Mining normally also means your cards are working hard, and that means a lot of noise and heat, so you would need a place to put the rig that is not going to disturb you with noise and you might need cooling systems too. Many miners have fans and aircon running too, which again means more noise and electricity cost. When there are things like loadshedding, if you dont have a backup power supply, that is mining time lost, which is valuable to you. You might need to buy a UPS or something which again, costs money. There is also your internet connection, which is a trivial cost, but again, if that is not working, or sketchy, you lose money.

If you are tech savvy, and are interested in computers and crypto, I think it is a great exercise to try and make your own rig, but it is not for everyone. It can be very profitable, and it can also be very costly...you need to do your research, and be dedicated as it might take up a lot of your time. I loved my mining days, and only stopped when I moved house, and would love to try it again....if it is purely for profit, and you are not tech savvy, be careful. I think it will be less hassle, less risk, less noise, heat and time spent, to just buy the crypto, rather than to wait months to hopefully get the same amount of crypto you would have had in the first place.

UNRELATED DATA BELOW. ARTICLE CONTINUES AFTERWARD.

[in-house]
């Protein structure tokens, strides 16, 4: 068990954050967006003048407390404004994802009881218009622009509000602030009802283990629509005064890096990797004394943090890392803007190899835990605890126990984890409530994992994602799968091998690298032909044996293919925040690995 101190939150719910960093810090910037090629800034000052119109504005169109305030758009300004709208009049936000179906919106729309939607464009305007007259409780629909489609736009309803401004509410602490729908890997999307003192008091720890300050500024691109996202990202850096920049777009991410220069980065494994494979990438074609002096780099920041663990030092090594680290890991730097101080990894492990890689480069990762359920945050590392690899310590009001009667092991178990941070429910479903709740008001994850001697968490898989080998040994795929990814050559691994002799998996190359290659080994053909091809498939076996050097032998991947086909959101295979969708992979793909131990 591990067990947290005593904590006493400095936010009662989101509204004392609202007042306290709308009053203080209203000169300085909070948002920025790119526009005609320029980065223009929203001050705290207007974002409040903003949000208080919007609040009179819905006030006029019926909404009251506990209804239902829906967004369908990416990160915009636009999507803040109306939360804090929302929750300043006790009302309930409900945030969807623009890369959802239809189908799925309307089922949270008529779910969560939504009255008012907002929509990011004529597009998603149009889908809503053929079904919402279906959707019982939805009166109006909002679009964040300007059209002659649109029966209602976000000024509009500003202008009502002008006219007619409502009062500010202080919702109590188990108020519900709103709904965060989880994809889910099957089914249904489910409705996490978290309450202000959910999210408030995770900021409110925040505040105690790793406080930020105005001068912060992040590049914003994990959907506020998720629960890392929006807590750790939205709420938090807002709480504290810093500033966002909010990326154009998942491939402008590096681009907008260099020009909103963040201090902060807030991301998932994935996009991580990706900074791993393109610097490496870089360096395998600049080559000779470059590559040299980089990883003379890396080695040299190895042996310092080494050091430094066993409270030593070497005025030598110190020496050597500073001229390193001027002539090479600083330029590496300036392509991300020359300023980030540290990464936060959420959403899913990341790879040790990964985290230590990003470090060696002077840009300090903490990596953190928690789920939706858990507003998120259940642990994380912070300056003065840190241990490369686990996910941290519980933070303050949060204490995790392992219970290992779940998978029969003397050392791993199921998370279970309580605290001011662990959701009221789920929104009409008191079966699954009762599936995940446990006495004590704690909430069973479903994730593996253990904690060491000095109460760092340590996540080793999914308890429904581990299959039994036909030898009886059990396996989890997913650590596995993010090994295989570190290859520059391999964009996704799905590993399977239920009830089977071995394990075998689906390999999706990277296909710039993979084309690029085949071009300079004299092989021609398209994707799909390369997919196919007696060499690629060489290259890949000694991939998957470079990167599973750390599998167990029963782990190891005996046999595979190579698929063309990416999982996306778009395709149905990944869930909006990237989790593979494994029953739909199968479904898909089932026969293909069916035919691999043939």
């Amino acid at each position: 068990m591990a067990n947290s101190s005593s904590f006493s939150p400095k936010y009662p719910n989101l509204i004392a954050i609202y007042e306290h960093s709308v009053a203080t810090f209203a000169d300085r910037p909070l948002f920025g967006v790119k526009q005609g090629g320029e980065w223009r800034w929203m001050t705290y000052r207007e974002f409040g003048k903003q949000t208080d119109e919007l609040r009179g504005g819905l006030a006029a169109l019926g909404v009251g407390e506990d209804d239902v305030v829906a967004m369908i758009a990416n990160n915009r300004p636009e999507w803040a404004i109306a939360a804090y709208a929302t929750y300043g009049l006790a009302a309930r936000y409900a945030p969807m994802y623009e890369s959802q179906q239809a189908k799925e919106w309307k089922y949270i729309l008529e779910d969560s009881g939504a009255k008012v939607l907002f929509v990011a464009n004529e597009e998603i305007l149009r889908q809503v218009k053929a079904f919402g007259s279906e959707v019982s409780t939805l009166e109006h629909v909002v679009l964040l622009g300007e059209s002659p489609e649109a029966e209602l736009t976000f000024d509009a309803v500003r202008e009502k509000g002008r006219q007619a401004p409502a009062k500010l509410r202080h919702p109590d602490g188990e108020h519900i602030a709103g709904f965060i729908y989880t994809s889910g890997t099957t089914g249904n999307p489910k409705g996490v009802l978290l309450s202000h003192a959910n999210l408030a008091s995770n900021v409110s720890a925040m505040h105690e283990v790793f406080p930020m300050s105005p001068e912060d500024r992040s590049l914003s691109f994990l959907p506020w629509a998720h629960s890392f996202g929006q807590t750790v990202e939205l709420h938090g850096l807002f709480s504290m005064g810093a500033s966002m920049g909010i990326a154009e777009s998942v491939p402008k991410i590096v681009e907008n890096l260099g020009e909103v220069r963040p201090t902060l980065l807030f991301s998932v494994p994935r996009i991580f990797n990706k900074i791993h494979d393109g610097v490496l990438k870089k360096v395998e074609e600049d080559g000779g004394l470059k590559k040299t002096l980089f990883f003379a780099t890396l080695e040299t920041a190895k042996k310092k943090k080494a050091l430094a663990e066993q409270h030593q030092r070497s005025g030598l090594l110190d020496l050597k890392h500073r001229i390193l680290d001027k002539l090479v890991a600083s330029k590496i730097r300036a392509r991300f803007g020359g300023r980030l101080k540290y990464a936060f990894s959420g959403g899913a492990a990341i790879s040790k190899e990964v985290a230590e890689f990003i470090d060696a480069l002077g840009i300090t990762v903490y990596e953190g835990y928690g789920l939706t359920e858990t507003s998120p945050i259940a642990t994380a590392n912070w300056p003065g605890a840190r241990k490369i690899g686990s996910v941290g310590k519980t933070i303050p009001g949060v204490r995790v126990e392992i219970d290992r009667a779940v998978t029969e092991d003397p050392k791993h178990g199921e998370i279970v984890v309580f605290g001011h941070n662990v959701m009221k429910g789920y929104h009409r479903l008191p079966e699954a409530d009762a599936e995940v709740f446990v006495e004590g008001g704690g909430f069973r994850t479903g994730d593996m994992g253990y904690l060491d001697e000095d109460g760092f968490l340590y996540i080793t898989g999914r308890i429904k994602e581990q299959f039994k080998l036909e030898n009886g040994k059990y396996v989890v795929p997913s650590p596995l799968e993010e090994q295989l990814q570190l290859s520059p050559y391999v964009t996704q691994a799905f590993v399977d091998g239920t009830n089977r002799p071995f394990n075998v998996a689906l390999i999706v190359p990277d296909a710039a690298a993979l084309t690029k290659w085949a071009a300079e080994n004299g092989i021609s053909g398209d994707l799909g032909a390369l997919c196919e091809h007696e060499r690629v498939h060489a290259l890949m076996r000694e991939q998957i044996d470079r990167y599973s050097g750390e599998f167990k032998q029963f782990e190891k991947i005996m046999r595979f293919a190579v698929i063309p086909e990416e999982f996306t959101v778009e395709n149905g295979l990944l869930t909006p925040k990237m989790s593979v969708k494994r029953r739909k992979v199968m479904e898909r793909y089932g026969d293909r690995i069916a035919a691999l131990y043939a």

If you have some support from the main guys that sell mining rigs, they can help you to make sure it goes as well as possible, so chat to them...but personally, I like the option of being able to trade the full value of the investment, and to get the full gains if it goes up in price, or sell to stop losses if it is tanking.
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#10
Option 3.

95% using iamkiko split or thereabouts.
5% mining contract

Every couple of months use a portion of the trading profits to buy another mining contract IF it's going as planned.